Sharing Stories of FGM Survivors Through Film
More than 200 million girls and women alive today have been subjected to female genital mutilation (FGM), and more than 3 million girls are estimated to be at risk each year. The practice is largely concentrated in Sub-Saharan African countries, and members of the Mandela Washington Fellowship network are collaborating on solutions.
This was a once-in-a-lifetime opportunity to complete an international project during a pandemic. I gained a wealth of experience producing remotely and navigating different cultures, personalities, and professions.”Tamlin Hall, Reciprocal Exchange Participant
Raising awareness through story telling
Tamlin Hall owns Azalea Drive Films and founded IAMHOLDENON, an Atlanta-based non-profit production company whose mission is to produce content that uplifts the human spirit. Anne is chief executive officer of AfyAfrika, where she coordinates efforts to end FGM activities in Kenya.
The two are combining their expertise in storytelling and advocacy to collaborate on a documentary where survivors share their stories about FGM. To support including additional stories in the short documentary, the project is currently under consideration with Docubox East African Film Fund.
Overcoming challenges and adapting
Originally, Tamlin planned to travel to Kenya to film the documentary himself, but due to the COVID-19 pandemic, the team shifted their project to a hybrid model. While a Kenyan film crew filmed the documentary, Tamlin produced the documentary remotely from the United States.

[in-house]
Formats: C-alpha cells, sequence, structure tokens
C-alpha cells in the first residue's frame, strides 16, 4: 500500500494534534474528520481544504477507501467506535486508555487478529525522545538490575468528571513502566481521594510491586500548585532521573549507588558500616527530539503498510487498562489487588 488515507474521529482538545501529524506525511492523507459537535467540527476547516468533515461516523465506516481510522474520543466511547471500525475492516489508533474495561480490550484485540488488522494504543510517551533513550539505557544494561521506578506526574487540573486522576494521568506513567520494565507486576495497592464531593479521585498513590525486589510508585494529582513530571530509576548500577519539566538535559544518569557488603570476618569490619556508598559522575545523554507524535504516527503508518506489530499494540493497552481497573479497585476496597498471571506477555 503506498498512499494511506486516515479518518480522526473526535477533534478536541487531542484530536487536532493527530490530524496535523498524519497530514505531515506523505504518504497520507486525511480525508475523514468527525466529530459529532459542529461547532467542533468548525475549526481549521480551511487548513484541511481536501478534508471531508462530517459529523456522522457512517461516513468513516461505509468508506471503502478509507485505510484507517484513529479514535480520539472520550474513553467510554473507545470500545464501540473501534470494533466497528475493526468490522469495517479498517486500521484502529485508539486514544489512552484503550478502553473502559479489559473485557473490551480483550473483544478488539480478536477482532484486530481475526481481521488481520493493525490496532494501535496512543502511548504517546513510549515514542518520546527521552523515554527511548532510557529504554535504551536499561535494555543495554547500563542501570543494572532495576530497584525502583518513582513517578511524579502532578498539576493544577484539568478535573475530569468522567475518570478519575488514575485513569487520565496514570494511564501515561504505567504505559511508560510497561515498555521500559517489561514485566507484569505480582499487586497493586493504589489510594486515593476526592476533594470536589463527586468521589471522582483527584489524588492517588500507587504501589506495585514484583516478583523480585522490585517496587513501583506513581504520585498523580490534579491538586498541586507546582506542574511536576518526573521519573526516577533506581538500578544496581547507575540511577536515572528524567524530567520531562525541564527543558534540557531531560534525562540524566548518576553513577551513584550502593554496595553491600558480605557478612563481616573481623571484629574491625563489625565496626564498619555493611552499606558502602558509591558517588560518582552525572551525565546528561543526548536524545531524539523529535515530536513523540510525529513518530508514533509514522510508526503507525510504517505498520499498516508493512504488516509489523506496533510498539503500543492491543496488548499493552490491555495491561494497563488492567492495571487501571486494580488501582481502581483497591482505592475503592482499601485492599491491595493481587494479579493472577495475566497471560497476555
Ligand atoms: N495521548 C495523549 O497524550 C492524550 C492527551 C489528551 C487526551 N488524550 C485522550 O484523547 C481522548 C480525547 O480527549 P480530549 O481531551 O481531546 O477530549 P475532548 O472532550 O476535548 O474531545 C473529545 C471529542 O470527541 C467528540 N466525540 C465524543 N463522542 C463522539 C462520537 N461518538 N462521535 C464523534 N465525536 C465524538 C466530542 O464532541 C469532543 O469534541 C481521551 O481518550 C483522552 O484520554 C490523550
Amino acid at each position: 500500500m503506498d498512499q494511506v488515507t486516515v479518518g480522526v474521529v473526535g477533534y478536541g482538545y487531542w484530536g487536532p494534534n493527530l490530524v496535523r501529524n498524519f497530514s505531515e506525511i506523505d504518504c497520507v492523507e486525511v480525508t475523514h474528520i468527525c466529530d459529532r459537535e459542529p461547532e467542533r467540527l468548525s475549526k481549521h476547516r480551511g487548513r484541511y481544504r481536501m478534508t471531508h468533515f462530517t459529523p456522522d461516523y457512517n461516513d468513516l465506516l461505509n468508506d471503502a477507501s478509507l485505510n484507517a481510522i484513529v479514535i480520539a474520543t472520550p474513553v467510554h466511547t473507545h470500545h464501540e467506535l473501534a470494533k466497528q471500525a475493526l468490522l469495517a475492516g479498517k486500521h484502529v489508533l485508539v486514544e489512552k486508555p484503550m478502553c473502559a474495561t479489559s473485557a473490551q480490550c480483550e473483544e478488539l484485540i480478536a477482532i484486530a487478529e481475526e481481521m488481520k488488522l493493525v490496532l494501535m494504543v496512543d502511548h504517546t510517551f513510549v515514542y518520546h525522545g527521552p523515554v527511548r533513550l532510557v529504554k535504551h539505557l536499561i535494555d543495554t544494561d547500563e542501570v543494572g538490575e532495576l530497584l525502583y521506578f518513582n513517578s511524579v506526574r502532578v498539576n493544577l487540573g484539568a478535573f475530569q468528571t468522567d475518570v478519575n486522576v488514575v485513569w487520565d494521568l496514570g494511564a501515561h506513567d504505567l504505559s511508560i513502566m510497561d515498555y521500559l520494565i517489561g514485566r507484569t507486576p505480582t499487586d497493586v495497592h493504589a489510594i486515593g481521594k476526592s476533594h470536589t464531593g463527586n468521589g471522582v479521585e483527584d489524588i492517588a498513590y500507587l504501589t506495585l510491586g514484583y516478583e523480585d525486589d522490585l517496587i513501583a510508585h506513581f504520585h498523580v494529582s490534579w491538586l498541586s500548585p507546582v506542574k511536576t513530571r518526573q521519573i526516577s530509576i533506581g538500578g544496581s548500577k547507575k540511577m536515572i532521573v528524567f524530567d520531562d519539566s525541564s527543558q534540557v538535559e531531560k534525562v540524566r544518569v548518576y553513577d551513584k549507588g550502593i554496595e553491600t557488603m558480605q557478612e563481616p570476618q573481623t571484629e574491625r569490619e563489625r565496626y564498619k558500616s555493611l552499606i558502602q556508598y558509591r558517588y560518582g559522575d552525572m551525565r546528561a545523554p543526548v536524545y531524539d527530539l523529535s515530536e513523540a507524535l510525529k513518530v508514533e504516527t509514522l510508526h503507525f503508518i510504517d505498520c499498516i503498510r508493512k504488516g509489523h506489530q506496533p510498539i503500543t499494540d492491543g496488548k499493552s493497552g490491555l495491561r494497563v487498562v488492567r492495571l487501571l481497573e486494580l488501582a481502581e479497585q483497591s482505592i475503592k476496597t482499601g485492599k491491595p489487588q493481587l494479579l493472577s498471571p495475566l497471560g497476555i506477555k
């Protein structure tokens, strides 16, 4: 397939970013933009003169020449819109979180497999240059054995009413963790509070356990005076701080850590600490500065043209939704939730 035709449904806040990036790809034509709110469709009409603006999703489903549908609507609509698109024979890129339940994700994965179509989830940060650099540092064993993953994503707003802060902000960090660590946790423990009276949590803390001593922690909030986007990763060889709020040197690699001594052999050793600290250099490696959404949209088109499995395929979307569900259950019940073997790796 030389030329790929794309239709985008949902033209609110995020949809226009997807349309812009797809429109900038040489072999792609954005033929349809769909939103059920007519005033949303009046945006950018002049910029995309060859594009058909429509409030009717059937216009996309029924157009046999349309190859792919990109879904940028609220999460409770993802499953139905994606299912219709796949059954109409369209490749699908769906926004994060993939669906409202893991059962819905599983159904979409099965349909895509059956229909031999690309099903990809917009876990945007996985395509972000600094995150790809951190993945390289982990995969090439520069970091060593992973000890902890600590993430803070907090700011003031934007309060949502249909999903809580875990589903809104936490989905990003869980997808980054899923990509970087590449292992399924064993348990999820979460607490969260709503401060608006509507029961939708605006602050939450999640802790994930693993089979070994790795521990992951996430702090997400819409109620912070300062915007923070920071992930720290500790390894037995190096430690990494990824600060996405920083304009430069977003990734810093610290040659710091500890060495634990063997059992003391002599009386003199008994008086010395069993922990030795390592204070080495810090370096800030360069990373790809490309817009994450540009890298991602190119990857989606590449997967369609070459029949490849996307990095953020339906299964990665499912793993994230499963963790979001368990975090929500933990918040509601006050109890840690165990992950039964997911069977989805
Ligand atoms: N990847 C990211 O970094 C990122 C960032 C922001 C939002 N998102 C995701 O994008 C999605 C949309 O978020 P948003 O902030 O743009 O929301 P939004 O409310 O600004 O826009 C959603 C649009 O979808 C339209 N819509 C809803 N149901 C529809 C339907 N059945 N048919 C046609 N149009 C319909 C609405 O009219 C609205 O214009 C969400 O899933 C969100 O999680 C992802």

Tamlin says that these limitations contributed to greater success for the project and has changed the way he works on projects in the United States, “This exchange program is setup for success if you are open for collaboration and compromise. This became a once-in-a-lifetime documentary for me.”
He continues to work with the Kenyan film crew on other future projects.
Inspiring connections virtually
Thanks to a recommendation from 2021 Fellowship Alumna Saum Idd, Tamlin connected with the film’s director Mark Wambui, a 2016 Fellowship Alumnus, through Givitas, a social network that gives members of the Fellowship Network a platform to make connections by offering and seeking help.
Tamlin says, “This was a once-in-a-lifetime opportunity to complete an international project during a pandemic. I gained a wealth of experience producing remotely and navigating different cultures, personalities, and professions.”
Written by Abbie Wade.